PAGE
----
Energy Dynamics Laboratory Achieves Historic Milestone for Electric Vehicles
NORTH LOGAN, Utah, July 5, 2011 /PRNewswire-USNewswire/ — Utah State University Research Foundation’s Energy Dynamics Laboratory recently operated the first high-power, high-efficiency wireless power transfer system capable of transferring enough energy to quickly charge an electric vehicle. The lightweight, low-profile system demonstrated 90 percent electrical transfer efficiency of five kilowatts over an air gap of 10 inches. The demonstration at EDL’s North Logan, Utah, facility further validates that electric vehicles can efficiently be charged with wireless technology.
“This demonstration is an extraordinary and historic step in providing technologies to electric vehicle owners who will be able to pull their cars into garages at home and charge without having to plug in with cords,” said Jeff Muhs, director of the Energy Dynamics Laboratory. “Our scientists and engineers have proven that enough power can be transferred over large distances to safely and efficiently charge electric car batteries from a pad under the ground to a receiver attached to the undercarriage of a vehicle – and this is just the beginning.”
Based on the same theory that currently enables consumers to wirelessly charge toothbrushes and cell phones, EDL has expanded the technology to levels and efficiencies that are unprecedented. EDL also demonstrated that the wireless power transfer system it has developed is tolerant of lateral misalignment in any direction within approximately six inches. The power level and efficiency specifications are firsts in the United States for a system of this kind and the combined performance is unique in the world.
“In the not-so-distant future, we will see vehicles go from being charged by plugging into the electric grid, to wirelessly charging in garages, shopping centers and dedicated refueling stations, to mass transit vehicles that are charged as they are in motion and eventually wireless electric roadways where cars will travel at 75 miles per hour while being charged,” stated Muhs. “Future versions of the system architecture developed at EDL have the unique potential to be embedded under pavement and transfer power wirelessly to vehicles at speeds of 75 mph or more and provide enough power to completely eliminate the range anxiety of electric vehicles. Wireless power transfer represents the disruptive technology that will eventually enable the safe and efficient electrification of highways, end our dependence on foreign oil, and enable a new era of enhanced mobility.”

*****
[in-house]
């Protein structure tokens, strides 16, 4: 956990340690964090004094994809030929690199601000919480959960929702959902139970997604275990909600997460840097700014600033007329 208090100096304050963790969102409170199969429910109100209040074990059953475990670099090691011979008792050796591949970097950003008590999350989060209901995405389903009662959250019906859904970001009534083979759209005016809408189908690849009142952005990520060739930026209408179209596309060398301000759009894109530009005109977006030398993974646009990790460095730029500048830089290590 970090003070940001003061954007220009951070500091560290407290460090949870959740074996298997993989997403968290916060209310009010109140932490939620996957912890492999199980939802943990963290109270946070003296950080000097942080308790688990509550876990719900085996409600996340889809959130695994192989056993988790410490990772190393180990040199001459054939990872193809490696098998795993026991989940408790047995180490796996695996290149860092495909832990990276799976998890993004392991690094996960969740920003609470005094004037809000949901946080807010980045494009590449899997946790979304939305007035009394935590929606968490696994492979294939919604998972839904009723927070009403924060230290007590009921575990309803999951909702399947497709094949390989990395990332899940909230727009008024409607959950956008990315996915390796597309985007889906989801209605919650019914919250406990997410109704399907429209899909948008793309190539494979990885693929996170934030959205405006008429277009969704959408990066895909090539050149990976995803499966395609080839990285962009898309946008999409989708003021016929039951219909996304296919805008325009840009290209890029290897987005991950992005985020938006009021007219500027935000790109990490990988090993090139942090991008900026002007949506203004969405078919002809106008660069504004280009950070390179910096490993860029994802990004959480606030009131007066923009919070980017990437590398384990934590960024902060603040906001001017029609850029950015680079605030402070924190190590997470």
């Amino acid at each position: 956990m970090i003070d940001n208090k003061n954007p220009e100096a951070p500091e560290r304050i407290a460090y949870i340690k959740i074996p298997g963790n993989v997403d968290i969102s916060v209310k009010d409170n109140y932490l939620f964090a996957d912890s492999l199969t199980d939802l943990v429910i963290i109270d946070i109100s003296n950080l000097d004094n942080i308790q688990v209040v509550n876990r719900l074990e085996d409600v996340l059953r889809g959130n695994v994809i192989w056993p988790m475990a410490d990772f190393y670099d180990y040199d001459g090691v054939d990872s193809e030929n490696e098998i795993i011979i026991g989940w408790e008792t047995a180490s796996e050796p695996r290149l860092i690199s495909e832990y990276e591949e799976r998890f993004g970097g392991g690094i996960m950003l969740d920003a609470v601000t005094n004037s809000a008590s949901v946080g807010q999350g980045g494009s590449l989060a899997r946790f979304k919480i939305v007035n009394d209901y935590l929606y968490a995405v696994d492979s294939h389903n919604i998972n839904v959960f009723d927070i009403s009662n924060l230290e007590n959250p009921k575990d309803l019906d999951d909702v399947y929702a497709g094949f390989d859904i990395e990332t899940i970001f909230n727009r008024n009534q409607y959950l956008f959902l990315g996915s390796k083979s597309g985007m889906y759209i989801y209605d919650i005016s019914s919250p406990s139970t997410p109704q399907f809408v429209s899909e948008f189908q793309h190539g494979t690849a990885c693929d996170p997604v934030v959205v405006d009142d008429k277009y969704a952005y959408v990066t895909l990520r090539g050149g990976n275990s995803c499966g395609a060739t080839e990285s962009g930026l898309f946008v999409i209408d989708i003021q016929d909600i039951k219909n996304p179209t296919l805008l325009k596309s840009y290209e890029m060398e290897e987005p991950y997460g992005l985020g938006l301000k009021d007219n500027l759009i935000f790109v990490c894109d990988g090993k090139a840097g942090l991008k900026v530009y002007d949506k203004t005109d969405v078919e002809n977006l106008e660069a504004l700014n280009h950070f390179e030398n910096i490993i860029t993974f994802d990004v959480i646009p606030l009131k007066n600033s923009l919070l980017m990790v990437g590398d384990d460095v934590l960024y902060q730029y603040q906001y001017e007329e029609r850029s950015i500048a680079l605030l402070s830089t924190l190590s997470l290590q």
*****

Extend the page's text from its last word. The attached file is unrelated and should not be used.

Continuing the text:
EDL’s wireless power transfer technology will be discussed with industry leaders from around the world and demonstrated during the Conference on Electric Roads & Vehicles (CERV), February 27-28, 2012, in Park City, Utah. For information on CERV, visit http://cervconference.org.
Founded in 2009, EDL develops and deploys transformational energy systems, providing considerable improvements to U.S. energy security in the following five areas: Intuitive and Solar Buildings, Vehicle and Roadway Electrification, Environmental and Wind Measurements, Next Generation Fossil Energy, and Algae Energy Systems. EDL focuses on prototyping; demonstrating, deploying and commercializing innovative technologies for renewable and advanced energy systems that will help solve national and international environmental issues. EDL provides customers and partners with innovative, high?value solutions and services that can rapidly be commercialized through industry friendly practices and efficient technology transfer.
SOURCE Energy Dynamics Laboratory